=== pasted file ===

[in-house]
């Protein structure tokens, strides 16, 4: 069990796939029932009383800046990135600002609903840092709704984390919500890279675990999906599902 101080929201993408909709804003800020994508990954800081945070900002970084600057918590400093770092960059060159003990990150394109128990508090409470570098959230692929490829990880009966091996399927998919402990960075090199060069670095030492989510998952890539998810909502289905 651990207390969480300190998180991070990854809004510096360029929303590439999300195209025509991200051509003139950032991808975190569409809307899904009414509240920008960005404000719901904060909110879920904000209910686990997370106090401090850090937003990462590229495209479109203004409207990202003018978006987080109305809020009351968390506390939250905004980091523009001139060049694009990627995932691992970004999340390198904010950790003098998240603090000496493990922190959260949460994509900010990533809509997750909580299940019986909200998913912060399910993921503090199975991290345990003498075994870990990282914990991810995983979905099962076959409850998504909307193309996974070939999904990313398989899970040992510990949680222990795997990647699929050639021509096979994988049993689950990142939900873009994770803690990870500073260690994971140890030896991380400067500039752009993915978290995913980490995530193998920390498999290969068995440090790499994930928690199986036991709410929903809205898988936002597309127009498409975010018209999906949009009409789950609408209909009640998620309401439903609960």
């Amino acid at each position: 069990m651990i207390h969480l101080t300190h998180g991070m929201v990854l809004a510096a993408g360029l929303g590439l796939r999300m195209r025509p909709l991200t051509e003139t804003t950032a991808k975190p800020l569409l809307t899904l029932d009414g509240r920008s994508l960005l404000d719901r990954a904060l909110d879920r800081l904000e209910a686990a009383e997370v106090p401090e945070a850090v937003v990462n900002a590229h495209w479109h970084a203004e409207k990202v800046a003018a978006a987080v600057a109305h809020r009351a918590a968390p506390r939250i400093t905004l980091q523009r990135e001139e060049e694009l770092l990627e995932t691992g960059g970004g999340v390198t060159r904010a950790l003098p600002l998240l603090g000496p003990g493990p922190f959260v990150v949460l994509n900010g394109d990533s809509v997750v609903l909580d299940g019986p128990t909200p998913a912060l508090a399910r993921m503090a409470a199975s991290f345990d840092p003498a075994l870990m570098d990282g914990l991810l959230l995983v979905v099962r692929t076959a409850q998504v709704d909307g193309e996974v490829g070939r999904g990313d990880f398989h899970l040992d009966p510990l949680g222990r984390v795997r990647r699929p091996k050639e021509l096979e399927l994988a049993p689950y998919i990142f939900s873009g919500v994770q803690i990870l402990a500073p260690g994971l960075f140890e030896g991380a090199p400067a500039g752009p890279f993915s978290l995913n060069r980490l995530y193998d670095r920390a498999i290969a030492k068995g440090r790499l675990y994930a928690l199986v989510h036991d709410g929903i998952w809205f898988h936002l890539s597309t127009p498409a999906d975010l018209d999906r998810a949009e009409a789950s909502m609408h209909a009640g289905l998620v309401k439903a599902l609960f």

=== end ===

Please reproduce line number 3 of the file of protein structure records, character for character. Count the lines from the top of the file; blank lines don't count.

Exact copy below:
């Amino acid at each position: 069990m651990i207390h969480l101080t300190h998180g991070m929201v990854l809004a510096a993408g360029l929303g590439l796939r999300m195209r025509p909709l991200t051509e003139t804003t950032a991808k975190p800020l569409l809307t899904l029932d009414g509240r920008s994508l960005l404000d719901r990954a904060l909110d879920r800081l904000e209910a686990a009383e997370v106090p401090e945070a850090v937003v990462n900002a590229h495209w479109h970084a203004e409207k990202v800046a003018a978006a987080v600057a109305h809020r009351a918590a968390p506390r939250i400093t905004l980091q523009r990135e001139e060049e694009l770092l990627e995932t691992g960059g970004g999340v390198t060159r904010a950790l003098p600002l998240l603090g000496p003990g493990p922190f959260v990150v949460l994509n900010g394109d990533s809509v997750v609903l909580d299940g019986p128990t909200p998913a912060l508090a399910r993921m503090a409470a199975s991290f345990d840092p003498a075994l870990m570098d990282g914990l991810l959230l995983v979905v099962r692929t076959a409850q998504v709704d909307g193309e996974v490829g070939r999904g990313d990880f398989h899970l040992d009966p510990l949680g222990r984390v795997r990647r699929p091996k050639e021509l096979e399927l994988a049993p689950y998919i990142f939900s873009g919500v994770q803690i990870l402990a500073p260690g994971l960075f140890e030896g991380a090199p400067a500039g752009p890279f993915s978290l995913n060069r980490l995530y193998d670095r920390a498999i290969a030492k068995g440090r790499l675990y994930a928690l199986v989510h036991d709410g929903i998952w809205f898988h936002l890539s597309t127009p498409a999906d975010l018209d999906r998810a949009e009409a789950s909502m609408h209909a009640g289905l998620v309401k439903a599902l609960f």